Developments in Development (D2): 2015 Conferences: CDESG, Addis, New York and Paris
The CDESG 2015 conference was quite a success. For those of you who missed it, here’s the program. The first day had 5 excellent presentations and the other days were sessions along the CEA program where great papers were presented. Among them, one stood out a little more: Marco Gonzalez won the Albert Berry Prize, an award given to the best paper presented by a junior conference at the CDESG conference, for his paper Retail Globalization and Household Welfare: Evidence from Mexico, which can be accessed here
Ravi Kanbur gave an excellent keynote address on inequality , which you can access on our page. In addition, Ravi was part of a policy panel, along with Dane Rowlands from the Norman Paterson School of International Affairs at Carleton University and John McArthur from the Brookings Institution. Given that we are in 2015, the year, where one should take stock of whether the Millennium Development Goals set in 1999 have been achieved, the panel discussed the future of MDGs and whether it made any sense for the international community to set more targets.
In fact, 2015 is a big year for the international community in terms of policy conferences. Back in June, claiming that “we have six months to save the world”, Jeffrey Sachs pleaded in an interview in The Independent that three key meetings set for July, September and November represented “our generation’s best chance to get on track”.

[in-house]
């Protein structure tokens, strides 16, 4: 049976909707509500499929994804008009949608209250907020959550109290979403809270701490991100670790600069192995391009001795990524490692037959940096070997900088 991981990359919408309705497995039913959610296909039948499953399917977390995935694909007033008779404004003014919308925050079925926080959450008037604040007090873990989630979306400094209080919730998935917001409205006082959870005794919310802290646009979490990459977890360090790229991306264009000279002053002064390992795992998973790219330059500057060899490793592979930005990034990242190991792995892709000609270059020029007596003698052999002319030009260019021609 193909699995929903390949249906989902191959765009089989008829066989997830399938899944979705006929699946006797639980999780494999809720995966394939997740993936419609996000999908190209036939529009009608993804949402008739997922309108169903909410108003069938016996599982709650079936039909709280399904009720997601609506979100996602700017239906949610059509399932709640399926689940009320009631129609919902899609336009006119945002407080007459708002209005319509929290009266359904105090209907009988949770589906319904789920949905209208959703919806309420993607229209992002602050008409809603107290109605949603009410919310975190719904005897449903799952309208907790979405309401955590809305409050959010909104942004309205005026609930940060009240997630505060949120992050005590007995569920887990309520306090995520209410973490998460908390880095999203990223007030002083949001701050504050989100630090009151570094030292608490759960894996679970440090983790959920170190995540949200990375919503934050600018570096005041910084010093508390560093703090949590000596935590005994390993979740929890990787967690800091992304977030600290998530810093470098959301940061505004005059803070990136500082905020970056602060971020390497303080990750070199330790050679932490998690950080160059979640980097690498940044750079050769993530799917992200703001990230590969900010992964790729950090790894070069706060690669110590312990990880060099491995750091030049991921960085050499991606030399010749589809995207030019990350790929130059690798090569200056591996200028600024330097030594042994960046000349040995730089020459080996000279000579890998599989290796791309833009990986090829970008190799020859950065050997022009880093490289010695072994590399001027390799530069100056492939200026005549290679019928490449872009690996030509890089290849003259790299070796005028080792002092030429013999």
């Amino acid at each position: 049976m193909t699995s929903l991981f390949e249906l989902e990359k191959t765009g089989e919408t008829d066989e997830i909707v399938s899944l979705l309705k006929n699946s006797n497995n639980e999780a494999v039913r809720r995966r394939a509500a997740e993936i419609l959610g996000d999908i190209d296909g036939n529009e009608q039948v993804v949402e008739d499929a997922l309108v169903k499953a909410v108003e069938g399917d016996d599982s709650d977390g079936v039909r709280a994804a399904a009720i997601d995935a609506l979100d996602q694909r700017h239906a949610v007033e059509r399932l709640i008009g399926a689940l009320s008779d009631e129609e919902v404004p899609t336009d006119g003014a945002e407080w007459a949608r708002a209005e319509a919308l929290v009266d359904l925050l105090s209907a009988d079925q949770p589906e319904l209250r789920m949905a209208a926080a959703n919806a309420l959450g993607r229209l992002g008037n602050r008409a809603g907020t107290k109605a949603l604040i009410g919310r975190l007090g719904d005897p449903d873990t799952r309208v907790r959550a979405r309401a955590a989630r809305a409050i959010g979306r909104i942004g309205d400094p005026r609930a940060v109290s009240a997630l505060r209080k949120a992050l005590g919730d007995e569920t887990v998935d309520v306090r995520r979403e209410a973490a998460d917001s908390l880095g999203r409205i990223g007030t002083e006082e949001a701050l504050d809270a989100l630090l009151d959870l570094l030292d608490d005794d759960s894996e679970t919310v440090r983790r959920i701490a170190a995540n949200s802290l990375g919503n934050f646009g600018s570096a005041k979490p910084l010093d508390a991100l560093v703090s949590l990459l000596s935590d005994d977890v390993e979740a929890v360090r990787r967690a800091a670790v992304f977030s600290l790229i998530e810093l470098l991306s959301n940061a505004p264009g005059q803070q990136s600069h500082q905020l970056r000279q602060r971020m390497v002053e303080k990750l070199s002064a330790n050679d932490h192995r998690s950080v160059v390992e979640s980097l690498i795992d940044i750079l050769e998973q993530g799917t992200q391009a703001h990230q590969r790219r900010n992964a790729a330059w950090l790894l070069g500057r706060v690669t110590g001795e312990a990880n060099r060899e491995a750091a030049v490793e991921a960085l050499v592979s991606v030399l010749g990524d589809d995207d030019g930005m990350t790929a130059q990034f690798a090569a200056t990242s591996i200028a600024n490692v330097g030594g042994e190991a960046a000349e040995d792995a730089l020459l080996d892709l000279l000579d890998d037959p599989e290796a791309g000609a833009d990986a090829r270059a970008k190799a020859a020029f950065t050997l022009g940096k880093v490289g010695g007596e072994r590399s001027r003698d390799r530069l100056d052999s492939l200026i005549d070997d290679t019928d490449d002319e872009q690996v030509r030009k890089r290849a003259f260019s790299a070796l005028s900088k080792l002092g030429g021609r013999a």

What are these meetings? The first conference (July 13-16) took place in Addis Ababa in Ethiopia on financing for development. The following UN conference in September in New York officialised the international community’s adoption of new Sustainable Development Goals . (the topic of our 2015 policy panel). Later in November (November 30), the third conference taking place in Paris will be the UN Climate Change Conference .
One does not have to be Jeffrey Sachs to think that these conferences are important. Even the Economist has published a series of articles and editorials on the conferences and the need to seriously consider development funding, new development goals and climate change. These three issues are obviously interrelated and the discussions emanating from the conferences have the potential to bring about some serious policy changes, not unlike the first MDG conference at the beginning of this millennium.
Yet, despite their importance, only a few academic economists and researchers have expressed their opinions on what we should do with development financing and whether the world should adopt new goals, with the possible exception of Charles Kenny and Lant Pritchett at CGDEV, Bill Easterly and others involved in the aid literature.
Of these three conferences, which one do you think is the most important and why?
Canadian voters recently decided to elect a new Liberal government with a majority. Prime Minister-elect Justin Trudeau will go to the Paris conference with, presumably, a new position. Here are some suggestions from our friends at opencanada.org for a Canadian position.
What about development economists? What do you think should Canada’s position be for the Paris Conference, as well as what it should do concerning the other ones? Why? Should one try getting national governments to set a global course of action to end poverty and protect the environment? If so, how should this take place?
Feel free to give us suggestions!